Background: Oligometastatic stage IV non-small lung cancer (NSCLC) patients have a 5-year overall survival of 30% versus 4% to 6% in historical cohorts of stage IV NSCLC patients. We reviewed data and patterns of care of patients affected by oligometastatic NSCLC in our center between 2001 and 2017.
Methods: We retrospectively reviewed clinical and pathological files of all patients with lung cancer and synchronous isolated adrenal or brain metastases, or both, treated by locally ablative treatments (surgery or radiotherapy, or both) of both primary cancer and distant metastasis. Statistical analysis was performed to assess the effect on overall survival of patient- and tumor-related characteristics and therapeutic approaches. Overall survival was assessed by the Kaplan-Meier method. Survival rates were compared by log-rank test. Significance was accepted at a level of p of less than 0.05.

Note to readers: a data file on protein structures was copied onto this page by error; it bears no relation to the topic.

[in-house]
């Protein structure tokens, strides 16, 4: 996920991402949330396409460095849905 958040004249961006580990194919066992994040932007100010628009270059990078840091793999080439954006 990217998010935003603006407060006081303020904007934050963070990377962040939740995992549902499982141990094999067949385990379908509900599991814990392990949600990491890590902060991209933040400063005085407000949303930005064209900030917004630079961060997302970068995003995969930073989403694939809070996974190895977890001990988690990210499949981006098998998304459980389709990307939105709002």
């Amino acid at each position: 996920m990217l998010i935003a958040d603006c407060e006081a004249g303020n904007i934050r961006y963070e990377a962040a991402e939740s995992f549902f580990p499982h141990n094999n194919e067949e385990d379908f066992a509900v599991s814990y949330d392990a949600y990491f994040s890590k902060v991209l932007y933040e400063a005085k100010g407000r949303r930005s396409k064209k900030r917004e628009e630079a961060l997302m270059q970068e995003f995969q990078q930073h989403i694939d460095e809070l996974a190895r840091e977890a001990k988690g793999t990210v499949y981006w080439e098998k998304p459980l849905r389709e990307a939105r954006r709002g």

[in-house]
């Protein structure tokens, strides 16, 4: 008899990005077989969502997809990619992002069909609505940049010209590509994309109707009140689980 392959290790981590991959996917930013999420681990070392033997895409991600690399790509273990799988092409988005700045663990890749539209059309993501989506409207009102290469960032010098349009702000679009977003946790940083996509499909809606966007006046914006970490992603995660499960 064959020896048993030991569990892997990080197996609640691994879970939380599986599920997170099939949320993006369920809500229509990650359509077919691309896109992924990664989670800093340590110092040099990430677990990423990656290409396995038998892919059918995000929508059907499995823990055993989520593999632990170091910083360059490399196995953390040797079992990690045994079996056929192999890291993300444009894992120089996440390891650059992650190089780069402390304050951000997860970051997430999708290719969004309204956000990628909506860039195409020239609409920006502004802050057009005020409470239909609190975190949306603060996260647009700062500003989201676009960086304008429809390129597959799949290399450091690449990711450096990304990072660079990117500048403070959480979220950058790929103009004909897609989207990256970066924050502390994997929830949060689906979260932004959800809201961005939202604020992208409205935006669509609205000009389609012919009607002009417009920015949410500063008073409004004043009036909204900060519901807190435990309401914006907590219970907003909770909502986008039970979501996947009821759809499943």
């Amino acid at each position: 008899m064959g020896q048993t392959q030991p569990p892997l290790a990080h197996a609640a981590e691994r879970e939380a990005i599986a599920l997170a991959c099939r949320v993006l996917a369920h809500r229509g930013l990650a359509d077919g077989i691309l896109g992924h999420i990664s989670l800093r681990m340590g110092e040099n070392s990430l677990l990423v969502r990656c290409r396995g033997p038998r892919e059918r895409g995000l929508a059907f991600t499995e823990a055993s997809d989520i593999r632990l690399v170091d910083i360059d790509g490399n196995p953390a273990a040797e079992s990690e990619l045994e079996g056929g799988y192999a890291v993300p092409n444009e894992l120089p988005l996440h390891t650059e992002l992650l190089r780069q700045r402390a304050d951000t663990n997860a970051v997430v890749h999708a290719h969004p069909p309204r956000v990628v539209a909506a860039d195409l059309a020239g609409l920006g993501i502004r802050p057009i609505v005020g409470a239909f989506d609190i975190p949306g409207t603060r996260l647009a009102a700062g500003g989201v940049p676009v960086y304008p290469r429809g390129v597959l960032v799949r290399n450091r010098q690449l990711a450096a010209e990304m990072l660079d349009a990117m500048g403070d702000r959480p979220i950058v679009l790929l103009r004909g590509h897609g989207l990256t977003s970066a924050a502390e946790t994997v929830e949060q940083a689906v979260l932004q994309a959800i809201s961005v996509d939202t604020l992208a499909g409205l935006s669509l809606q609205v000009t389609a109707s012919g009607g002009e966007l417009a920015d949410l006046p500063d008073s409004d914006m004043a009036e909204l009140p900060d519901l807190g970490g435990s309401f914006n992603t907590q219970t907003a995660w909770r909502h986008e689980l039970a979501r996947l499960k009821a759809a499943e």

Results: Our department treated 51 patients affected by NSCLC and synchronous brain metastasis (n = 41), adrenal metastasis (n = 9), or both (n = 1). Median survival was 42 months (95% confidence interval, 22.3 to 63.7). Overall survival was 62% at 2 years and 34.4% at 5 years. A univariate and multivariate analysis the positive prognostic factors for survival was cessation of smoking (p = 0.006) and lymphovascular and perineural spreading in the tissues (p = 0.024).
Conclusions: In selected oligometastatic synchronous NSCLC patients, a multimodality approach encompassing radical treatment of the primary tumor and ablative treatment of concurrent metastases is recommended, with encouraging results. Smoking cessation is a part of the treatment sequence.
Copyright © 2019 The Society of Thoracic Surgeons. Published by Elsevier Inc. All rights reserved.